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Incremental Load: What is the best approach and db design to deal with millions of records? RRS feed

  • Question

  • Hi All,

    Lots of questions came to my mind when I started designing an incremental approach in one of our requirement. Please suggest the best options to resolve those issues.

    We are having millions of records in our source and we are getting around 3 lakhs of records per day. As of now, it is running in full load and already passed 1.5 million and we need to change that into incremental approach. We have started with SSIS but it is extremely slow and now we have changed to Stored procedure. We will be doing some transformations, aggregations to generate multiple dashboards out of it. We need both detail and aggregated data to be shown in multiple dashboards. Detail level data is required only when we get the id passed from the dashboard to the back end SP.

    The current design have staging, etl and reporting tables. Staging tables have been designed to load all the files which we are receiving from the client. Multiple tables to be joined and loaded to etl table. This is also a detail table like staging as we need detail data in the dashboard on request based on the id.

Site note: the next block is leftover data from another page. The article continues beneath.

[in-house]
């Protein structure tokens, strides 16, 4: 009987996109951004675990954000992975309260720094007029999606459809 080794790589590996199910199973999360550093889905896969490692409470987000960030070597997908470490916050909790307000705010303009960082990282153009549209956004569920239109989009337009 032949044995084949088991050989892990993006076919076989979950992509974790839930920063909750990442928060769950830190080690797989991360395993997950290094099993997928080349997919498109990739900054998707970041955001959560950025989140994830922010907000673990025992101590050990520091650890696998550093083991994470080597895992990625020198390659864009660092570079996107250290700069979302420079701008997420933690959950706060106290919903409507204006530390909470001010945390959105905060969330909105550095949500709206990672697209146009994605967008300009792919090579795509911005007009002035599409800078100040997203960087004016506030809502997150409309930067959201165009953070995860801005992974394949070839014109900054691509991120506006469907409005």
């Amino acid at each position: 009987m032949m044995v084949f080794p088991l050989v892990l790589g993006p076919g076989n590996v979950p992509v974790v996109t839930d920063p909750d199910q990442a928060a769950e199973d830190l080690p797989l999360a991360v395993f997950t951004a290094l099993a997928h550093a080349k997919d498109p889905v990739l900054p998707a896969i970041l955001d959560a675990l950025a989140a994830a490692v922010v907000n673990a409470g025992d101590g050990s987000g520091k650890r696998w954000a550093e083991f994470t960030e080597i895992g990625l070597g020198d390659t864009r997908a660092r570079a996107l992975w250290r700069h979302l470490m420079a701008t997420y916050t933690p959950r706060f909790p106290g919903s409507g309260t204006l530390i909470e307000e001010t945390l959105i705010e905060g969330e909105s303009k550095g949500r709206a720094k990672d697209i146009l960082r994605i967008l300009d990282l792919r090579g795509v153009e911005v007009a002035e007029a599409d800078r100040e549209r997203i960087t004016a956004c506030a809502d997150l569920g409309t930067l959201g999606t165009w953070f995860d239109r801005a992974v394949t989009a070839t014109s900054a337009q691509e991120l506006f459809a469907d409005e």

1. It is going to be direct insert(incremental) to staging tables as we mostly expect new records. But, there are chances of getting existing records as well. Using SSIS package for data load. Should I consider truncate and reload for staging table? but I will miss actual data in that case and need to rely on file if anything required.

    2. ETL table is going to loaded based on last loaded date. Should I introduce a batch id to identify record if suppose the data load happen more than once a day?

    3. We are using stored procedure to insert ETL table. Should we go with SSIS? Which is the best approach?

    4. Report tables are aggregates on multiple level except one which is referring the etl table to get details based on input parameter. Using Store procedures to populate all reporting tables. 

    Some more questions to ask, but will solve the 1st part and then solve the rest.

    Please suggest.

    Thanks

    Julie

    Sunday, July 19, 2020 7:51 PM

All replies

  • here's my standard pattern for traditional DB loads - this should cover your qus 1-3.

    re qu4. i usually use views to do logical transformations and that's fast enough because most reporting tools these days have their own internal columnstore db so end up creating an extract anyway vs going live